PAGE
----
Twisted by Jessica Zafra – Pumping irony since 1994

Archive for the ‘The Workplace’

Living by your wits: no security, but less stress

October 08, 2015 By: jessicazafra Category: Money, Psychology, The Workplace No Comments →

Saffy had dental surgery two weeks ago. We noticed that she’d been swatting her face and snarling, and figured she had a toothache. The excellent vets at Makati Dog and Cat Hospital extracted five rotten teeth (Saffy is 15 and has never brushed her teeth in her life, being a cat). Saffy has recovered completely and is slightly nicer than she was when she was in pain, though she could still be the reincarnation of Josef Stalin. She’s even started eating hard kibble again, after having demanded paté-type cat food for the last year or so.

If we had a “normal” work schedule and went to the office everyday, we might not have noticed that our feline overlord needed medical attention. The great advantage of being freelance, i.e. living by our wits, is that we can decide how we’re going to spend our time. In the 21st century, time is a luxury that even the rich and powerful can barely afford. They’re over-scheduled and have to hoard their holidays. As long as we finish our assignments, we can go to the movies in the middle of the afternoon.

In our observation, people who live by their wits are less stressed than people with high-paying jobs or successful businesses. We don’t have real financial security, and we’re always aware that periods of liquidity can suddenly give way to penury. We’re accustomed to uncertainty and chaos, so we’ve learned to ride out the lean periods. This does not mean we’re lazy. Freelancers who are lazy cannot pay the rent or buy cat food. We toil, but we get to decide when to toil, usually in intense bursts.

Living by your wits isn’t for everybody, but if you know how to improvise and you don’t have ten children to buy braces for, we recommend it.

All cats are critics

March 10, 2015 By: jessicazafra Category: Cats, The Workplace No Comments →


Saffy: It is faithful to its literary source.
Drogon: There are not enough cats.

Is krungkrung hyphenated?

January 23, 2015 By: jessicazafra Category: History, Language, The Workplace 4 Comments →

Our friend Noel sent us a video report that could very well be the definition of krungkrung. Then he asked something that, in our universe, is a vital question: Is krungkrung hyphenated? Krungkrung or krung-krung?

Read our column at

How can we get any work done?

December 17, 2014 By: jessicazafra Category: Cats, The Workplace 1 Comment →

You’re looking for something? What? What? Can I help?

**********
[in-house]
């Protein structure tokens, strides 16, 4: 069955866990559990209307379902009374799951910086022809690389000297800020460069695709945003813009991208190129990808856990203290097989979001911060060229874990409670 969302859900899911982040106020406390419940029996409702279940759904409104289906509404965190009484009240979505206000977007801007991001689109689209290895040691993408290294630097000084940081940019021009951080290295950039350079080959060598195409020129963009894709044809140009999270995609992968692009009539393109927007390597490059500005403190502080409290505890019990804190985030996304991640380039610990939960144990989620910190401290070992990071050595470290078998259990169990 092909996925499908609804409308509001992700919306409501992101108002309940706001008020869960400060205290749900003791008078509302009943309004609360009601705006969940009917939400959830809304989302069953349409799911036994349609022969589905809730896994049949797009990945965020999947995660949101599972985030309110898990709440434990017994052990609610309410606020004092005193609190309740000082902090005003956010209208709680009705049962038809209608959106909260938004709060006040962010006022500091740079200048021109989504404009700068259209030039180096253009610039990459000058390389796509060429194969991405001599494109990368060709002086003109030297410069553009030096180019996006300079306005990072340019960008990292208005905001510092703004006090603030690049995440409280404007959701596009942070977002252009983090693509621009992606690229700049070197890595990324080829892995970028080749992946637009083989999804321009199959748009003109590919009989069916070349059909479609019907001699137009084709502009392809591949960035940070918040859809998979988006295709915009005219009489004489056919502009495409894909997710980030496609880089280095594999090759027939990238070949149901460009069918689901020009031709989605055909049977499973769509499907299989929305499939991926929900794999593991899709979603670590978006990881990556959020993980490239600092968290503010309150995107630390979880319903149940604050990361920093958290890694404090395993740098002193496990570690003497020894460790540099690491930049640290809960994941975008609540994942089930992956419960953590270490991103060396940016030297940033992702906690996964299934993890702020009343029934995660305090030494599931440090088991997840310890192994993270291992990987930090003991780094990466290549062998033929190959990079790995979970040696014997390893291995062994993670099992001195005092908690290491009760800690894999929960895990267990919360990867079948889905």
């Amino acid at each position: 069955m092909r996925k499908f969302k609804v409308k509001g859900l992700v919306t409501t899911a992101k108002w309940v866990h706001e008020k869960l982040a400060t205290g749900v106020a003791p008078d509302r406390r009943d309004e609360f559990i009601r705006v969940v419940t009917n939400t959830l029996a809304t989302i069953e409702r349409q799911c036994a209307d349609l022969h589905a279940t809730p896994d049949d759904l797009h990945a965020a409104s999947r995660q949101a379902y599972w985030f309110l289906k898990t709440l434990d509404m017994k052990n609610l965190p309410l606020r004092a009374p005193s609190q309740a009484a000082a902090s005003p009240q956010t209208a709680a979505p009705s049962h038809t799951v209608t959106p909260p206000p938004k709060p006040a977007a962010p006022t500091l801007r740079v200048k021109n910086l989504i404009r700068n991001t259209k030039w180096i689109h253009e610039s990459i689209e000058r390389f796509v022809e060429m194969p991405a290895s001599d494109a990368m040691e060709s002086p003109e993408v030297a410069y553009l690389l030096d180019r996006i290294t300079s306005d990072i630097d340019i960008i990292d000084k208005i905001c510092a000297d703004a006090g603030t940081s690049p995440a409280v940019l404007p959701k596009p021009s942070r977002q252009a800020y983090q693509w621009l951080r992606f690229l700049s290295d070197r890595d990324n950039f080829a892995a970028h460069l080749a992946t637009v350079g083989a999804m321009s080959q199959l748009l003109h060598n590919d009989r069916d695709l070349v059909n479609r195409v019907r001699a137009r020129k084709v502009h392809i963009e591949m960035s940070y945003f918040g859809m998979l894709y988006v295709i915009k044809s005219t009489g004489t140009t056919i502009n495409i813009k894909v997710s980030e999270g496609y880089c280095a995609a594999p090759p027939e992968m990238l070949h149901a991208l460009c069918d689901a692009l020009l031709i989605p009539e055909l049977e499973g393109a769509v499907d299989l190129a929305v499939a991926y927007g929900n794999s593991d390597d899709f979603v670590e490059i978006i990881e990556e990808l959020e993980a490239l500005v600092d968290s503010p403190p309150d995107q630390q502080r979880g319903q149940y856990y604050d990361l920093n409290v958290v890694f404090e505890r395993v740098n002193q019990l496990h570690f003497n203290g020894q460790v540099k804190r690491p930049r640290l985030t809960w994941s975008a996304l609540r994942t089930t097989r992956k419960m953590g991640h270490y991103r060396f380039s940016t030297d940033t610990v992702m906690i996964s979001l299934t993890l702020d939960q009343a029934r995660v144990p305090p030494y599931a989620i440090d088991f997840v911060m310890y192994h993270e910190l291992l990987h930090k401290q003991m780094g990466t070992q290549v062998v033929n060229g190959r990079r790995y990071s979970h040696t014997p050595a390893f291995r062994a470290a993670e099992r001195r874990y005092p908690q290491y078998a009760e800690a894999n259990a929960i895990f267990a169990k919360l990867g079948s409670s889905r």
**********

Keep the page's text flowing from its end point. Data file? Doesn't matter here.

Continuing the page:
Have you looked in your bag? I’ll find it, I’m very helpful.

Maybe it’s on this shelf. Ooh, books. Will you read a book to me? I love stories.

Are you writing your column? Can I write it for you? Look, I can hold a pen.

Are you tired? Why don’t you rub my tummy? It’s very soft.

Look into my eyes. Your eyelids are getting heavy. Sleep. Sleeeeep.

The difficulties of writing at home

February 18, 2014 By: jessicazafra Category: Cats, Notebooks, The Workplace 8 Comments →

We’re writing a short story when a shadow falls upon the paper, followed by furry feet.

Saffy, get off our notebook, we’re writing.

Please get off our notebook.

You can’t be hungry, you just ate. And we just cleaned the litter box so you can’t complain. It’s our writing time, go away.

– I am inspiring you.
– Thanks, but what’s the point when we can’t see the page.
– That is not my problem.

Yes, we do judge people by their grammar.

December 31, 2013 By: jessicazafra Category: Language, The Workplace 2 Comments →

Read How To Use An Apostrophe in The Oatmeal.

I Won’t Hire People Who Use Poor Grammar.
by Kyle Wiens in the HBR blogs
(Please, we don’t even admit their comments. Fine, most of their comments.)

If you think an apostrophe was one of the 12 disciples of Jesus, you will never work for me. If you think a semicolon is a regular colon with an identity crisis, I will not hire you. If you scatter commas into a sentence with all the discrimination of a shotgun, you might make it to the foyer before we politely escort you from the building.

Some might call my approach to grammar extreme, but I prefer Lynne Truss’s more cuddly phraseology: I am a grammar “stickler.” And, like Truss — author of Eats, Shoots & Leaves — I have a “zero tolerance approach” to grammar mistakes that make people look stupid.

Now, Truss and I disagree on what it means to have “zero tolerance.” She thinks that people who mix up their itses “deserve to be struck by lightning, hacked up on the spot and buried in an unmarked grave,” while I just think they deserve to be passed over for a job — even if they are otherwise qualified for the position.

Everyone who applies for a position at either of my companies, iFixit or Dozuki, takes a mandatory grammar test. Extenuating circumstances aside (dyslexia, English language learners, etc.), if job hopefuls can’t distinguish between “to” and “too,” their applications go into the bin.

Thanks to Ricky for the link.